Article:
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One Simple Question

Ninety percent of startups fail and 90% of those don't make it due to market failure.

Asking and answering one simple question would eliminate a lot of struggle, waste and strife and greatly increase the chance of success.

What is the problem worth solving and is there a path to getting paid?

I know, it’s an obvious question. Of course, it needs to be asked and answered. But why is not having it answered so pervasive. I see it with startups and established companies. The experienced CEO and the first time founder. We have Steve Blank, the recently deceased Clay Christensen, The Lean Startup, I-Corps and yet I see it everywhere and all the time. Just yesterday, I was talking, Zoom of course, with a founder bringing a new device to market to help improve the functionality and availability of protective masks (PPE). He and his team were full of energy. And they had a big impact idea, especially right now!

As we were wrapping up, he says, “Thank you Chris. We started with a real problem that came from our medical center but as we progressed and have been working hard on solutions, we lost that focus on the problem we are solving for our beachhead market. You make it so simple. Thank you for bringing us back.”

Recently I met with another local startup led by an experienced medtech founder. Since we met a couple years ago, I had been tracking him and his company. They have already spent millions of venture capital but their value prop addressed an issue that wasn’t a critical problem in their customers minds and had no existing form of reimbursement. They had FDA approval and good clinical evidence but were continuing to struggle with market traction. Smart people, clinical value, millions spent, committed and passionate team … but not working with a problem worth solving in their customers minds. An exercise in futility but they were still pressing forward. Until they refocus and begin to address this One Simple Question, they will continue to spin their wheels. And likely become another statistic.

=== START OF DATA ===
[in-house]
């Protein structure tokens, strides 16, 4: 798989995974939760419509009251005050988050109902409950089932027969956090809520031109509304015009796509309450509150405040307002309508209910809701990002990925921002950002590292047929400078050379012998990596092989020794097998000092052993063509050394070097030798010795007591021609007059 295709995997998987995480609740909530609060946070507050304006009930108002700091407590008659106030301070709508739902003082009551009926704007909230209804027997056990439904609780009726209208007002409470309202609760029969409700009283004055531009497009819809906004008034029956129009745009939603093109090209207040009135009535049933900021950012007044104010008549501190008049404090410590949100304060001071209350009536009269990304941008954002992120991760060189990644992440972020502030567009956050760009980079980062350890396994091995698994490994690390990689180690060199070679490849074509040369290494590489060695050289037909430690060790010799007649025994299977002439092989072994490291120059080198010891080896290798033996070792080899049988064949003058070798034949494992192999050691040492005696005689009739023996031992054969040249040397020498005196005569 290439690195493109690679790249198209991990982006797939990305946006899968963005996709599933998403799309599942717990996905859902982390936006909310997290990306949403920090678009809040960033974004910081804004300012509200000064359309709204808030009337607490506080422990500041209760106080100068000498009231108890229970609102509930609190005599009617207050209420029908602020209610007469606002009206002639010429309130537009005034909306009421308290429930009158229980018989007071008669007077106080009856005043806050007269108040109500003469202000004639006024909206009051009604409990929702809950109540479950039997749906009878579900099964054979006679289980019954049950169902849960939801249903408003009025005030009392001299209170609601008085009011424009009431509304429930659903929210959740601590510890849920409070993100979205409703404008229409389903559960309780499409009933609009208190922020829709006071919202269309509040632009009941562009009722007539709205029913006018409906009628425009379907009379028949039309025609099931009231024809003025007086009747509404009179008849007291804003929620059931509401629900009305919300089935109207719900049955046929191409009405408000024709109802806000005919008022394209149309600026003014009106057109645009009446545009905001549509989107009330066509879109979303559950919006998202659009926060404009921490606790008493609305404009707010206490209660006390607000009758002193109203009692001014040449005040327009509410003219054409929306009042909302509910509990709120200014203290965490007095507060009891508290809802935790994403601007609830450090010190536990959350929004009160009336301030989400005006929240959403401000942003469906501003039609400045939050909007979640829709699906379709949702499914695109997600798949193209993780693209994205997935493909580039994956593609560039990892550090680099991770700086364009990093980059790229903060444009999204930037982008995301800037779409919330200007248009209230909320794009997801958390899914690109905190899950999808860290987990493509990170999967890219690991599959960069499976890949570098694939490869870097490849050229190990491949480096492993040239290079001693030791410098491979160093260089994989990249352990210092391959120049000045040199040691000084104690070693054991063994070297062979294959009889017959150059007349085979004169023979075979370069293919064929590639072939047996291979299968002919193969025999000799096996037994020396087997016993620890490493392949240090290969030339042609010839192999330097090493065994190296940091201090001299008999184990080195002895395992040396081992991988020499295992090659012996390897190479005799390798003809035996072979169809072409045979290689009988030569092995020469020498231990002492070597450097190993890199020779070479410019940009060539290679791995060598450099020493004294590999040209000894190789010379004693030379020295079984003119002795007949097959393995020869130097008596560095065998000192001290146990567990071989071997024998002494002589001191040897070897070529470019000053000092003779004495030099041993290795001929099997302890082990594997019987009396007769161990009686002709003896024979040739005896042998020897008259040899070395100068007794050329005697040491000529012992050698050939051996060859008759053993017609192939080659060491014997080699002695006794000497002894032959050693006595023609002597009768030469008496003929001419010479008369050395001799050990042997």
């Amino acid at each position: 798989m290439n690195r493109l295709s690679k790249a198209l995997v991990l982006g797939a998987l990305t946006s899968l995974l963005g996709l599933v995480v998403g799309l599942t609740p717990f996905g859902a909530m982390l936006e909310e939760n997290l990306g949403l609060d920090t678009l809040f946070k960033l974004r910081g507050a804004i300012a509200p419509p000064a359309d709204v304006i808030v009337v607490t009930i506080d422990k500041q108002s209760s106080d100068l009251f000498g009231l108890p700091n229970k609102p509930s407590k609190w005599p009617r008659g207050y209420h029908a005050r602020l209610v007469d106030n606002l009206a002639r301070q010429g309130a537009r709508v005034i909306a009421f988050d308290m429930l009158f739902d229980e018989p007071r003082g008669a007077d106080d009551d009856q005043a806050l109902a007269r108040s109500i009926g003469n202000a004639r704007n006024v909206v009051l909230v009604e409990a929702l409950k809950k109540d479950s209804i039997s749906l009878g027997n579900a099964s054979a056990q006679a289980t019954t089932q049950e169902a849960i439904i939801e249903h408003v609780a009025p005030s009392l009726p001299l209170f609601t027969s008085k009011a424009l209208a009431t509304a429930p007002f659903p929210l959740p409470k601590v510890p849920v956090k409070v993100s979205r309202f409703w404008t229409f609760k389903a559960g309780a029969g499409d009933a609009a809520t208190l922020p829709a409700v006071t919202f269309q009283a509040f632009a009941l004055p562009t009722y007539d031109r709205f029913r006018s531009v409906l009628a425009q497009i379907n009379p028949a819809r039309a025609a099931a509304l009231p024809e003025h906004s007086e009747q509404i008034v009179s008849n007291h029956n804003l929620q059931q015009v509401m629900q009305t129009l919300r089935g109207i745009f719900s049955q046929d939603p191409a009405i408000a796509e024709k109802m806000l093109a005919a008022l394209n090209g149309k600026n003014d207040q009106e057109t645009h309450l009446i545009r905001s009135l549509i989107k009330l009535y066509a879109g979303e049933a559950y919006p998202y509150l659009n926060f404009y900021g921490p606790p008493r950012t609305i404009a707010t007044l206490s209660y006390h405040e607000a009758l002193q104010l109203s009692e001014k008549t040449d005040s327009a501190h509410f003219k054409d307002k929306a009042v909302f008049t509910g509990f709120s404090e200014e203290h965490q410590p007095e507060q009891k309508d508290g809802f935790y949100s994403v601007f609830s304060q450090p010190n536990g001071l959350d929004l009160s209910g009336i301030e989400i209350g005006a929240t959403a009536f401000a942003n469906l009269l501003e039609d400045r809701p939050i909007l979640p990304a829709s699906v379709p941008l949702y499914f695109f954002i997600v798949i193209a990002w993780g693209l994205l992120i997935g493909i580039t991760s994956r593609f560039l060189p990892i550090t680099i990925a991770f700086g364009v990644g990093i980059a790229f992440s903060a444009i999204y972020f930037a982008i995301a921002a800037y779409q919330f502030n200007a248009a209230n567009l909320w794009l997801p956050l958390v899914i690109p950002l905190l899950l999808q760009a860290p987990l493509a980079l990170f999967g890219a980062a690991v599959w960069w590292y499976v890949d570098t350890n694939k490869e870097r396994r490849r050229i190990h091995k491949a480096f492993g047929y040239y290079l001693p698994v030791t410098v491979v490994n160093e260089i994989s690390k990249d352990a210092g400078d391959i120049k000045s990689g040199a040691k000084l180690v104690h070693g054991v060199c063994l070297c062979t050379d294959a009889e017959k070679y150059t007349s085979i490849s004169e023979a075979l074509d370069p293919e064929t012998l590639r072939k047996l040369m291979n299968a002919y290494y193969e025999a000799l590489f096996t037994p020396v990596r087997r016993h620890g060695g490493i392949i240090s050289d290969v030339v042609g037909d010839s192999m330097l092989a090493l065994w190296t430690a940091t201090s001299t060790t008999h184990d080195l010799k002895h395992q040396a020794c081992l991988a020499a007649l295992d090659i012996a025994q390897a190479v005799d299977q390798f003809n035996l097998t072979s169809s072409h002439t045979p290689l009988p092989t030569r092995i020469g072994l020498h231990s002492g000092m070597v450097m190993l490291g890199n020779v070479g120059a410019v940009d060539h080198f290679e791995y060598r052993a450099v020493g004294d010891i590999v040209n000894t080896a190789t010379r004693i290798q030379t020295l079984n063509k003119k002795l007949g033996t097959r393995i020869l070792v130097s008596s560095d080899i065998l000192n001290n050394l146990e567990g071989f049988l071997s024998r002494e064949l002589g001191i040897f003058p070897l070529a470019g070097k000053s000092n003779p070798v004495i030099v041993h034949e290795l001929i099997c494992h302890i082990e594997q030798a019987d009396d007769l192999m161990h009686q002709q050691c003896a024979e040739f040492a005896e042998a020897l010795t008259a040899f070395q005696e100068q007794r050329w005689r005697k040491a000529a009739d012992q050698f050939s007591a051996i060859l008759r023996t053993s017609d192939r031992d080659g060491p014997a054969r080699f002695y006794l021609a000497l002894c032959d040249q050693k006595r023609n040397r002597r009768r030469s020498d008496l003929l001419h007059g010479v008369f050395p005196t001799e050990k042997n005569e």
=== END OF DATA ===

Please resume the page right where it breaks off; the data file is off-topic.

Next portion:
So what?

Launching a company and/or a new disruptive technology is filled with peril and moments of joys, days that just seem to flow and times of despair but ultimately, if done well, it can be a beautiful journey, one of accomplishment and contribution.

But let’s get off on the right foot and give ourselves the best chance of success. The success of your startup and/or your new product launch will depend upon the ability to address an already existing problem in your market - and specifically, in the mind’s of your customers. Given the resources, the probability of building it and getting it approved is relatively high. So start with your greatest risk. What is the problem we are trying to solve and how will we get paid for it? It is simple and obvious - commonsense - but way too often it is missed. And don’t get me wrong, while the question is simple, getting to the answer is challenging and often elusive. Both a science and an art. But that is a discussion for another day.

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